4.2. Future Directions

The findings of this study have some important clinical implications that warrant further investigation. First, despite severe and complex presentations, the majority of TC residents in this study reported marked reductions and/or abstinence in alcohol or drug use, in addition to improvements across a range of psychosocial outcomes. These changes were sustained at 9 months post-TC exit, suggesting significant lifestyle improvements. The large positive outcomes shown in this study reinforce the value of financial investment in providing long-term residential treatment, and the steep linear ‘dose–response’ association suggests that additional funding to support extended length of treatment would come with both economical and personal benefits, given the high relapse rates for this complex population. However, even longer follow-up periods would enable a greater understanding of the degree to which these outcomes are sustained.
Second, larger cohort studies could assist in being able to examine moderators and mediators of treatment effectiveness, allowing refinements and improvements to TC program content. Finally, the LOS findings were of interest in the context of the development of ever shorter brief interventions for alcohol and drug treatment. Much work is still needed to understand the optimal treatment length for a particular individual by adopting personalised medicine approaches for outcome studies. However, this study suggests that for treatment-seeking individuals with complex presentations, the widespread three-month treatment benchmark [9] may be inadequate. This topic requires careful consideration, further empirical investigation, and discussion with policymakers to ensure we are providing the best possible treatment for this population by reducing unnecessary and costly re-admissions. An area for further work lies in improving employment outcomes for this population post-treatment. Given that employment plays a protective role when improving treatment outcomes, further emphasis on this issue during treatment is warranted.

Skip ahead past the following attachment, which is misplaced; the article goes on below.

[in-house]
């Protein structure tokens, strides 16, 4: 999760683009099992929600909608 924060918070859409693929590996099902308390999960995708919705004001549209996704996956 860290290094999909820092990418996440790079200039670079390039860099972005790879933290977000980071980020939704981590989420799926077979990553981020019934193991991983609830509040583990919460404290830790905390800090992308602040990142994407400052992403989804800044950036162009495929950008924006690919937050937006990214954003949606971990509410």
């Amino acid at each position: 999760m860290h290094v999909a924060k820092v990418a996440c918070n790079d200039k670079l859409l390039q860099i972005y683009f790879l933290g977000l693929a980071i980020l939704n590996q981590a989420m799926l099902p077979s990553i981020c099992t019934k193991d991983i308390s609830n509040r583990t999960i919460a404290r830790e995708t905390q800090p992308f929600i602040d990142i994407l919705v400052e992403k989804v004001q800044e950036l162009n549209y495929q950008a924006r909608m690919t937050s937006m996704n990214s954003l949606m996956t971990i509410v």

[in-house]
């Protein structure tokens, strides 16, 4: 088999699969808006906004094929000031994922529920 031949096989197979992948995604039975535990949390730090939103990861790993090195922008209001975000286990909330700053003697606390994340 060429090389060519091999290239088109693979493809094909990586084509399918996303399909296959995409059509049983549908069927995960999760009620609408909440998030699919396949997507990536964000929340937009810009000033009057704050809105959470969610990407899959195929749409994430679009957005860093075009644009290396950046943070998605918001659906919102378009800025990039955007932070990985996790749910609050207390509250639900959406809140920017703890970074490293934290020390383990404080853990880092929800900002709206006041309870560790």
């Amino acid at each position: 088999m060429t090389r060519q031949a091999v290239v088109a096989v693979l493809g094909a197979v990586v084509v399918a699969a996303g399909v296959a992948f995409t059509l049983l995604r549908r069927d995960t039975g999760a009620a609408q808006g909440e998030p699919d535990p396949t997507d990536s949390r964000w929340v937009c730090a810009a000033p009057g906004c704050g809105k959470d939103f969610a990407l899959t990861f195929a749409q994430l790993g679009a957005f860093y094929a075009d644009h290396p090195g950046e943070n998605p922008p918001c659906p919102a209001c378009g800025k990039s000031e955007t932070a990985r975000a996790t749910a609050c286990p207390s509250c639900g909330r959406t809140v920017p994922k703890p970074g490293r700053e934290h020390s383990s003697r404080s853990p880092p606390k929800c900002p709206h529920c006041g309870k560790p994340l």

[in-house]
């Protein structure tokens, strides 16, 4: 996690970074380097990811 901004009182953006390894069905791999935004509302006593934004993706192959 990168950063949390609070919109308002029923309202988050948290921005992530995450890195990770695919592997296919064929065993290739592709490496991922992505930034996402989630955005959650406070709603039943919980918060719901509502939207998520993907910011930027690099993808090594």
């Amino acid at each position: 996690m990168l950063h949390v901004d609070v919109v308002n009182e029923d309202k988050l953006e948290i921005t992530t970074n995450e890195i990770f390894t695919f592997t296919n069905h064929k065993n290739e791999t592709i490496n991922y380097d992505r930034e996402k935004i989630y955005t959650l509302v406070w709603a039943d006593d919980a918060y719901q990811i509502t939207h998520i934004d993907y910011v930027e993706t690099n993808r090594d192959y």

5. Conclusions

Overall, the findings show that residential TC treatment of generally severe and complex presentations was associated with substantial and sustained improvements in consumption (across a range of substances), including impressive levels of drug and alcohol abstinence, reductions in dependence, and improvements in several psychosocial factors at 9 months follow up. Of note, these results suggest that extending the length of stay in TC treatment may reap substantial rewards in the long term.

Supplementary Materials

The following are available online at, Table S1: Generalized linear model analyses for drug and alcohol consumption as a function of time point (n = 166), Table S2. Generalized linear model analyses for biopsychosocial outcomes as a function of time point (n = 166).

Author Contributions

Conceptualization P.K.S., S.G.; methodology P.K.S., S.G., A.J.L.; formal analysis P.L. and P.K.S., investigation P.K.S., A.J.L., S.G.; resources S.G.; data curation P.L. writing—original draft preparation P.K.S., P.L.; writing—review and editing A.J.L., S.G.; project administration A.J.L.; funding acquisition, P.K.S. and S.G. All authors have read and agreed to the published version of the manuscript.


Funding was provided by the Alcohol Education & Research Foundation (AERF), now known as the Foundation for Alcohol Research and Education (FARE).


We would like to thank Odyssey House Victoria and Windana CEOs, managers, staff and study participants, and Kris Tulloch, Elodie O’Connor, Caroline Long, Anna Thomas, Miranda Manning for their support. We are indebted to the late Professor Alan Marlatt for his mentoring of P.K.S. on this project.

Conflicts of Interest